I could not agree more with Robert Thomson. I gave my views in no uncertain manner to Opera Australia. I said the worst thing about opening night was that it was TOO DAMNED LOUD, only to be told that the sound engineer said the sound level did not breach the Envirormental Protection Act – which, of course, is all about not disturbing people in the surrounding areas, not the audience at the event. I responded by asking to be removed from the list of subscribers to Opera Australia. Apparently there are no laws protecting the ears of audiences. Let the buyer beware!

      Reply
  3. monica duggan

    I too have been to opening night of all four operas. I found this one the most disappointing. The sound system just didn’t work. It was so loud that it was impossible to hear the actual voices of the singers. I also found the costumes a bit much. As one of the newspapers also said”Vegas show girls, army troopers, Marie Antoinette type costumes. All a little too much. She was an Ethiopian princess/slave and the other an Egyptian one. Just too much glitz—Aida doesn’t need it….

    Reply
    • Graham Miller

      Monica, I agree entirely. I enjoyed Carmen thoroughly; I loved Madam Butterfly – saw it 4 times. I did not enjoy Aida at all. I hated Faust at the Opera House, and I survived Aida with foam plastic earplugs in my ears. My complaint to Customer Service about the loudness is being disregarded, so I asked to be removed from the list of subscribers.

      Reply
  4. Marjorie Henzell

    We attended the performance on 29/3/15. I had previously seen the Graeme Murphy production in Melbourne but was disappointed with the second act. This production allowed the ‘more intimate’ second half to project itself in a more satisfying way from my perspective. Opera on the Harbour is about spectacle and needs to project itself. There were some sound glitches – hopefully these will be sorted out. I loved the cast. This is our third Handa and I am glad I decided to see this production of Aida as it has given me a better appreciation of this important work of Verdi.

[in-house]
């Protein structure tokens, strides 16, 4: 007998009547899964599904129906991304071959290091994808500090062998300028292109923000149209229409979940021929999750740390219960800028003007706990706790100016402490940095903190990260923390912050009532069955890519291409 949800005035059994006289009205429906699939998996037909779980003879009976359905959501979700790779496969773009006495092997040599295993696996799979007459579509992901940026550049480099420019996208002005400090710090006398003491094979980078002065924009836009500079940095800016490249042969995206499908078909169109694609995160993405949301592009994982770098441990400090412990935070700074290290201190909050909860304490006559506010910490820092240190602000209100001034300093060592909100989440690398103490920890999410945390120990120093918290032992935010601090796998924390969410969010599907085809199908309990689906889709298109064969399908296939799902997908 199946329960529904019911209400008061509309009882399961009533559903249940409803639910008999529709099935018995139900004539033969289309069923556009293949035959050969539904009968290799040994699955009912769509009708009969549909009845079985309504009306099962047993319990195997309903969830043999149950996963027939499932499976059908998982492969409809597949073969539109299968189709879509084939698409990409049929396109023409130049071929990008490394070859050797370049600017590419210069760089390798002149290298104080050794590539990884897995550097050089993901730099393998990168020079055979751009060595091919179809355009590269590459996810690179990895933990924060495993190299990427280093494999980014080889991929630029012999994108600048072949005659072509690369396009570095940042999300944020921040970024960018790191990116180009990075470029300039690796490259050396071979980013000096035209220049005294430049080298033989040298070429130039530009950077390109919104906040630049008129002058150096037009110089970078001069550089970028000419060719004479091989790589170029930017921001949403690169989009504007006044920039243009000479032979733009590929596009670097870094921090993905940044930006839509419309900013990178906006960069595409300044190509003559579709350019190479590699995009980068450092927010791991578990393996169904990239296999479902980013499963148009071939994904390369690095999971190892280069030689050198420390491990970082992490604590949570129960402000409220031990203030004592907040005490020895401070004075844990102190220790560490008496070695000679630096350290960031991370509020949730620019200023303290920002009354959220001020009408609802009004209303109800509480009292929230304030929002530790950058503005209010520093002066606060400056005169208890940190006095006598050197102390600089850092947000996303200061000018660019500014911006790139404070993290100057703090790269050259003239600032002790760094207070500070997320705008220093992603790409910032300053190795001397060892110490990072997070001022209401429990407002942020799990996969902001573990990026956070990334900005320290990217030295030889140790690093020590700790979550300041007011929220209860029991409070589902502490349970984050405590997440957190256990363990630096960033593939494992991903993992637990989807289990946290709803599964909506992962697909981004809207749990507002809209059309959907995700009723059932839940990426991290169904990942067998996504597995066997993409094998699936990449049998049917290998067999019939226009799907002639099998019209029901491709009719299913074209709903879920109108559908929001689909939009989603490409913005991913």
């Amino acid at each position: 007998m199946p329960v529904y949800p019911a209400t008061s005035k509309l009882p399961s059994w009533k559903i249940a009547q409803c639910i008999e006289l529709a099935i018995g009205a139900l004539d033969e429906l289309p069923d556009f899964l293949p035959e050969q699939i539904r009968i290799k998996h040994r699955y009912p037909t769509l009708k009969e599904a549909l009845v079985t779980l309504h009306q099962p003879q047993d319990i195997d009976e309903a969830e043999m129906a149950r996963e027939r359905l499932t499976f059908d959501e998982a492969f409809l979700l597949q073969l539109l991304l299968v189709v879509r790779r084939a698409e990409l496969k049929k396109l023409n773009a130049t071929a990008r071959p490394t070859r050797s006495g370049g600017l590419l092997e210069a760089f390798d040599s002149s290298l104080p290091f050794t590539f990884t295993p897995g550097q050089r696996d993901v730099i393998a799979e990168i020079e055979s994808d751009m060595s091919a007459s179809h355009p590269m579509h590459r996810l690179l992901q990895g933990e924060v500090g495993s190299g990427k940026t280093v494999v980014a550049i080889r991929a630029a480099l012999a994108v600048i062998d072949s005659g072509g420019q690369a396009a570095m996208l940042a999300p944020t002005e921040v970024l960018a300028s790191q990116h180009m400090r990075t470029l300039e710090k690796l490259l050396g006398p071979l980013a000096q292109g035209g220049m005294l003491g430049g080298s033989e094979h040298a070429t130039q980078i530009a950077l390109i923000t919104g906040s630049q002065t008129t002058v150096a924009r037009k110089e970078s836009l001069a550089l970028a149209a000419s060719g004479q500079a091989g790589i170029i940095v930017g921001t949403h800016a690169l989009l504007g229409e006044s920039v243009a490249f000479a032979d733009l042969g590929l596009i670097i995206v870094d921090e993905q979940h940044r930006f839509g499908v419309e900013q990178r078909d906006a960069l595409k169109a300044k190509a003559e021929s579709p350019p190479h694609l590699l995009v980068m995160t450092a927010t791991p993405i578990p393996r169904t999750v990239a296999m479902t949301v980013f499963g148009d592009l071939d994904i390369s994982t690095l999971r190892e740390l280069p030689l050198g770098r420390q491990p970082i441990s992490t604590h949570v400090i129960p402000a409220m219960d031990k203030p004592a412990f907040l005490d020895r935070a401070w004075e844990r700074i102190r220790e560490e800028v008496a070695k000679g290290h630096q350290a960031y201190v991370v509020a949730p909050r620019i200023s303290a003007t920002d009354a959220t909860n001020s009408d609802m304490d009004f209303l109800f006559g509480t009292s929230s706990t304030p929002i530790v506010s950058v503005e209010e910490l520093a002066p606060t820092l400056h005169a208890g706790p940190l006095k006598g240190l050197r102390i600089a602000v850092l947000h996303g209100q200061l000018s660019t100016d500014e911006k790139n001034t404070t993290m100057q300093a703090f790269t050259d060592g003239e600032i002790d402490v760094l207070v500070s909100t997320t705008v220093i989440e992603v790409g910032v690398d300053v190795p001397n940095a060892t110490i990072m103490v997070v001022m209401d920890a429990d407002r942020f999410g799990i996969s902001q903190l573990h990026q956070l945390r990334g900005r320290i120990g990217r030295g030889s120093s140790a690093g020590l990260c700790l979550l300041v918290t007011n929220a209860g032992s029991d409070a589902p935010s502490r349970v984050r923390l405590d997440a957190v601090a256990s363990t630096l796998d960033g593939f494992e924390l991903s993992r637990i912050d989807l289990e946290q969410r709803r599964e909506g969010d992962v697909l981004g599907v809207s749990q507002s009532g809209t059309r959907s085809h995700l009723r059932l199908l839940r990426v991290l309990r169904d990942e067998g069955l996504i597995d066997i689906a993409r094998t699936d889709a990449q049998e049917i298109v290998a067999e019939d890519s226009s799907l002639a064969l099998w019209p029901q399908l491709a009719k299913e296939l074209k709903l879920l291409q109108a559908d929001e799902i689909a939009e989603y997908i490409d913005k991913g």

Reply
  5. Anne Laisk

    Unfortunately, the weather conditions on the night I attended (Saturday 4th April) were so bad that it was impossible to appreciate any aspect of the performance. My comments are therefore solely about Opera Australia’s “wet weather policy”, which evidently means that, rather than cancel a performance, Opera Australia considers it reasonable for patrons and artists to endure, for hours, exposure to unceasing heavy rain. We observed people departing from the outset, and my friends and I left at interval, along with just about everybody else, as far as I could see. Despite coming dressed in wet weather gear (which, as it turned out, was not designed for hours of exposure to an onslaught of torrential rain) we were all completely drenched, through every layer of clothing by the time we left. We felt very sorry for the performers, who made a brave effort to carry on in these terrible conditions. It was certainly a novel, if pathetic, experience to see “Ancient Egyptians” holding umbrellas, draped in flapping rain capes, and dragging rain-soaked garments around the stage. I have enjoyed previous Opera on the Harbour performances in good weather, but this wet weather disaster has really put me off any future events of this nature. What annoys me most is Opera Australia’s disrespectful and contemptuous treatment of both its artists and audience. I fail to understand how the experience we received in return for our very expensive tickets could match the reasonable expectations of any opera-goer. The conditions were such that it was impossible to see the performance through in its entirety, let alone gain a modicum of enjoyment from this thoroughly miserable night.